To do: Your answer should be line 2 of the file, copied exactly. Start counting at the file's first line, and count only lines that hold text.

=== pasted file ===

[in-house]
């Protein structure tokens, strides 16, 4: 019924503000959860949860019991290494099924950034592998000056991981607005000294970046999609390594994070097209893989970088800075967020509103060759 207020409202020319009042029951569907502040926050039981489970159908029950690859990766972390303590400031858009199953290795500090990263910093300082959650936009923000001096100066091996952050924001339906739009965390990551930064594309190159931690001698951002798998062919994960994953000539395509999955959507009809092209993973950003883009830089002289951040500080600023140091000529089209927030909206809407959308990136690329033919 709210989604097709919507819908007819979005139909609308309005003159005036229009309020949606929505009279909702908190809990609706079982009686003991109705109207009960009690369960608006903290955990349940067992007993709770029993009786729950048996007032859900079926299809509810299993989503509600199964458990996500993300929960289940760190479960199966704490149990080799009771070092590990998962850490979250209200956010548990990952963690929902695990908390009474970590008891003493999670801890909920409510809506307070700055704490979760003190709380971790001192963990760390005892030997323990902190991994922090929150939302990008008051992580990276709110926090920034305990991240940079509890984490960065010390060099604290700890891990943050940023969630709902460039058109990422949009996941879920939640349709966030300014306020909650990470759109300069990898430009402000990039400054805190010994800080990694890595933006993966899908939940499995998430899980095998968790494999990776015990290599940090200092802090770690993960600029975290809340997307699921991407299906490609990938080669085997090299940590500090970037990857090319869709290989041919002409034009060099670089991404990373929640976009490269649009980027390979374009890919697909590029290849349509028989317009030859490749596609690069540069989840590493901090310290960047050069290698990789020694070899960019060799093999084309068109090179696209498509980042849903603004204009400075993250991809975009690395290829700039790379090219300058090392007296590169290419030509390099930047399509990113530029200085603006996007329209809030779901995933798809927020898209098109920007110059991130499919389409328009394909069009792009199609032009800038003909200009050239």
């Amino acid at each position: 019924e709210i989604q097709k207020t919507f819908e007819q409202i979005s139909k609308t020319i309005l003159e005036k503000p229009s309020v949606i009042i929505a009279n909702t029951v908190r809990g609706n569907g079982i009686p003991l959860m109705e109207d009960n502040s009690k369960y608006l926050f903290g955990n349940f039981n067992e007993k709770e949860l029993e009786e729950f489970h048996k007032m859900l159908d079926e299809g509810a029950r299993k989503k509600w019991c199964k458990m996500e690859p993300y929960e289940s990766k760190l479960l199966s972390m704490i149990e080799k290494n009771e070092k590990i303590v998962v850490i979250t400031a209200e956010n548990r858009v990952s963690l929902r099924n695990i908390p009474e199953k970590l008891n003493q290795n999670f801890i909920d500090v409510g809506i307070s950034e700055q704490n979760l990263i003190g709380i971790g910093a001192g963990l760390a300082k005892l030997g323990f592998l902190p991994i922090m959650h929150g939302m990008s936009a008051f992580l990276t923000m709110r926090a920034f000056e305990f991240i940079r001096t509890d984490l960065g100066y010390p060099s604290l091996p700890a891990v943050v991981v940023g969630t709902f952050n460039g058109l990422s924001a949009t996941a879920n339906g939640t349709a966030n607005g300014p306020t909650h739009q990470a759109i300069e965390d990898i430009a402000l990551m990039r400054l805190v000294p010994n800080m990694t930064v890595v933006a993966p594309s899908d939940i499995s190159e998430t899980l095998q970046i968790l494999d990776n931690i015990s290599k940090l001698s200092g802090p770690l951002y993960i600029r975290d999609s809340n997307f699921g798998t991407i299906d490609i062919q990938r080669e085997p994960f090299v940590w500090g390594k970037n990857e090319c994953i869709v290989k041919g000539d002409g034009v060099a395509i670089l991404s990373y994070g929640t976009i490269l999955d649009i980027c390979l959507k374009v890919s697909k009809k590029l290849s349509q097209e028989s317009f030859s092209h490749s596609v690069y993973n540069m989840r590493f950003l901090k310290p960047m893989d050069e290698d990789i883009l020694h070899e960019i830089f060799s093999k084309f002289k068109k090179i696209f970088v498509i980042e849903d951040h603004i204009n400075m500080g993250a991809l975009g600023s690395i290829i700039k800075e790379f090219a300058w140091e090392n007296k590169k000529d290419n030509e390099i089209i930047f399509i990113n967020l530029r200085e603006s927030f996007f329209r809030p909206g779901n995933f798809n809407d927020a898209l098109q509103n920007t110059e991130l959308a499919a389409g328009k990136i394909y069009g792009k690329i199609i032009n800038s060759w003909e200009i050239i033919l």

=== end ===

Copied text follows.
């Protein structure tokens, strides 16, 4: 019924503000959860949860019991290494099924950034592998000056991981607005000294970046999609390594994070097209893989970088800075967020509103060759 207020409202020319009042029951569907502040926050039981489970159908029950690859990766972390303590400031858009199953290795500090990263910093300082959650936009923000001096100066091996952050924001339906739009965390990551930064594309190159931690001698951002798998062919994960994953000539395509999955959507009809092209993973950003883009830089002289951040500080600023140091000529089209927030909206809407959308990136690329033919 709210989604097709919507819908007819979005139909609308309005003159005036229009309020949606929505009279909702908190809990609706079982009686003991109705109207009960009690369960608006903290955990349940067992007993709770029993009786729950048996007032859900079926299809509810299993989503509600199964458990996500993300929960289940760190479960199966704490149990080799009771070092590990998962850490979250209200956010548990990952963690929902695990908390009474970590008891003493999670801890909920409510809506307070700055704490979760003190709380971790001192963990760390005892030997323990902190991994922090929150939302990008008051992580990276709110926090920034305990991240940079509890984490960065010390060099604290700890891990943050940023969630709902460039058109990422949009996941879920939640349709966030300014306020909650990470759109300069990898430009402000990039400054805190010994800080990694890595933006993966899908939940499995998430899980095998968790494999990776015990290599940090200092802090770690993960600029975290809340997307699921991407299906490609990938080669085997090299940590500090970037990857090319869709290989041919002409034009060099670089991404990373929640976009490269649009980027390979374009890919697909590029290849349509028989317009030859490749596609690069540069989840590493901090310290960047050069290698990789020694070899960019060799093999084309068109090179696209498509980042849903603004204009400075993250991809975009690395290829700039790379090219300058090392007296590169290419030509390099930047399509990113530029200085603006996007329209809030779901995933798809927020898209098109920007110059991130499919389409328009394909069009792009199609032009800038003909200009050239």